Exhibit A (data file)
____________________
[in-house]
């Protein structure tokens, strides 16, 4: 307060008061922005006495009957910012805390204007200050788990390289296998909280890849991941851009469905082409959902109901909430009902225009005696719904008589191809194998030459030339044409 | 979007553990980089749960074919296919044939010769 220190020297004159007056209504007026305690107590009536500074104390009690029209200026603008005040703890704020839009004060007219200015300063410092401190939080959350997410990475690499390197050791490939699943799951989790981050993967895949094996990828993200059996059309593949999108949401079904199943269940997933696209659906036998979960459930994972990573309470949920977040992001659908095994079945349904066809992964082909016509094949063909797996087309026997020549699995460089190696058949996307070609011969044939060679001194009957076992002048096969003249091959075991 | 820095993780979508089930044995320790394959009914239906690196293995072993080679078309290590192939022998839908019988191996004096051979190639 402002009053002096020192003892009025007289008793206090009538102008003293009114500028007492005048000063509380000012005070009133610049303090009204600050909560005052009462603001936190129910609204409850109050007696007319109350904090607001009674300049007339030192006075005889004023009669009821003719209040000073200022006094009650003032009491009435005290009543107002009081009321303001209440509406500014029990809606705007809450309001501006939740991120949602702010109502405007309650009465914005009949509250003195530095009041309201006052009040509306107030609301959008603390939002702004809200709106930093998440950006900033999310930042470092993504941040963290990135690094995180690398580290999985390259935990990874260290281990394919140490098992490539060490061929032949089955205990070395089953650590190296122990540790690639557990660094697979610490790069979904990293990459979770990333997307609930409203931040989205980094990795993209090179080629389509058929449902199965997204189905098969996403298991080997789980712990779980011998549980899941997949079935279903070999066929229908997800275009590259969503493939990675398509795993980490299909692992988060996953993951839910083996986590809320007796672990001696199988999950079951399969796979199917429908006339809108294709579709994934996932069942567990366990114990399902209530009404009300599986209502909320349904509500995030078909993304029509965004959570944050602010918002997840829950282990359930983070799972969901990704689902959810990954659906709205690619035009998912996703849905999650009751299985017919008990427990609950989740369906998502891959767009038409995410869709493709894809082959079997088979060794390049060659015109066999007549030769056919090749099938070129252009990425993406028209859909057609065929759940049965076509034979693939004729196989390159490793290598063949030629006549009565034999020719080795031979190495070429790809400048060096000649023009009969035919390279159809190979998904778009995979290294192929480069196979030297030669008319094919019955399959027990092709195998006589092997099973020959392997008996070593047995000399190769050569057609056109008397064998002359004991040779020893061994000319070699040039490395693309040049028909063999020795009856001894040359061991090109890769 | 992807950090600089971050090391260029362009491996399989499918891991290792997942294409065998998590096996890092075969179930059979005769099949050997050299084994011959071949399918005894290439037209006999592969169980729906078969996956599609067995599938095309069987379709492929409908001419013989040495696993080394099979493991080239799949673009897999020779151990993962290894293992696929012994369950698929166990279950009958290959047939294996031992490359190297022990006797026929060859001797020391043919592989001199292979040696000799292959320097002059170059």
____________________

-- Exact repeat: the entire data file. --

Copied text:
[in-house]
């Protein structure tokens, strides 16, 4: 307060008061922005006495009957910012805390204007200050788990390289296998909280890849991941851009469905082409959902109901909430009902225009005696719904008589191809194998030459030339044409 | 979007553990980089749960074919296919044939010769 220190020297004159007056209504007026305690107590009536500074104390009690029209200026603008005040703890704020839009004060007219200015300063410092401190939080959350997410990475690499390197050791490939699943799951989790981050993967895949094996990828993200059996059309593949999108949401079904199943269940997933696209659906036998979960459930994972990573309470949920977040992001659908095994079945349904066809992964082909016509094949063909797996087309026997020549699995460089190696058949996307070609011969044939060679001194009957076992002048096969003249091959075991 | 820095993780979508089930044995320790394959009914239906690196293995072993080679078309290590192939022998839908019988191996004096051979190639 402002009053002096020192003892009025007289008793206090009538102008003293009114500028007492005048000063509380000012005070009133610049303090009204600050909560005052009462603001936190129910609204409850109050007696007319109350904090607001009674300049007339030192006075005889004023009669009821003719209040000073200022006094009650003032009491009435005290009543107002009081009321303001209440509406500014029990809606705007809450309001501006939740991120949602702010109502405007309650009465914005009949509250003195530095009041309201006052009040509306107030609301959008603390939002702004809200709106930093998440950006900033999310930042470092993504941040963290990135690094995180690398580290999985390259935990990874260290281990394919140490098992490539060490061929032949089955205990070395089953650590190296122990540790690639557990660094697979610490790069979904990293990459979770990333997307609930409203931040989205980094990795993209090179080629389509058929449902199965997204189905098969996403298991080997789980712990779980011998549980899941997949079935279903070999066929229908997800275009590259969503493939990675398509795993980490299909692992988060996953993951839910083996986590809320007796672990001696199988999950079951399969796979199917429908006339809108294709579709994934996932069942567990366990114990399902209530009404009300599986209502909320349904509500995030078909993304029509965004959570944050602010918002997840829950282990359930983070799972969901990704689902959810990954659906709205690619035009998912996703849905999650009751299985017919008990427990609950989740369906998502891959767009038409995410869709493709894809082959079997088979060794390049060659015109066999007549030769056919090749099938070129252009990425993406028209859909057609065929759940049965076509034979693939004729196989390159490793290598063949030629006549009565034999020719080795031979190495070429790809400048060096000649023009009969035919390279159809190979998904778009995979290294192929480069196979030297030669008319094919019955399959027990092709195998006589092997099973020959392997008996070593047995000399190769050569057609056109008397064998002359004991040779020893061994000319070699040039490395693309040049028909063999020795009856001894040359061991090109890769 | 992807950090600089971050090391260029362009491996399989499918891991290792997942294409065998998590096996890092075969179930059979005769099949050997050299084994011959071949399918005894290439037209006999592969169980729906078969996956599609067995599938095309069987379709492929409908001419013989040495696993080394099979493991080239799949673009897999020779151990993962290894293992696929012994369950698929166990279950009958290959047939294996031992490359190297022990006797026929060859001797020391043919592989001199292979040696000799292959320097002059170059």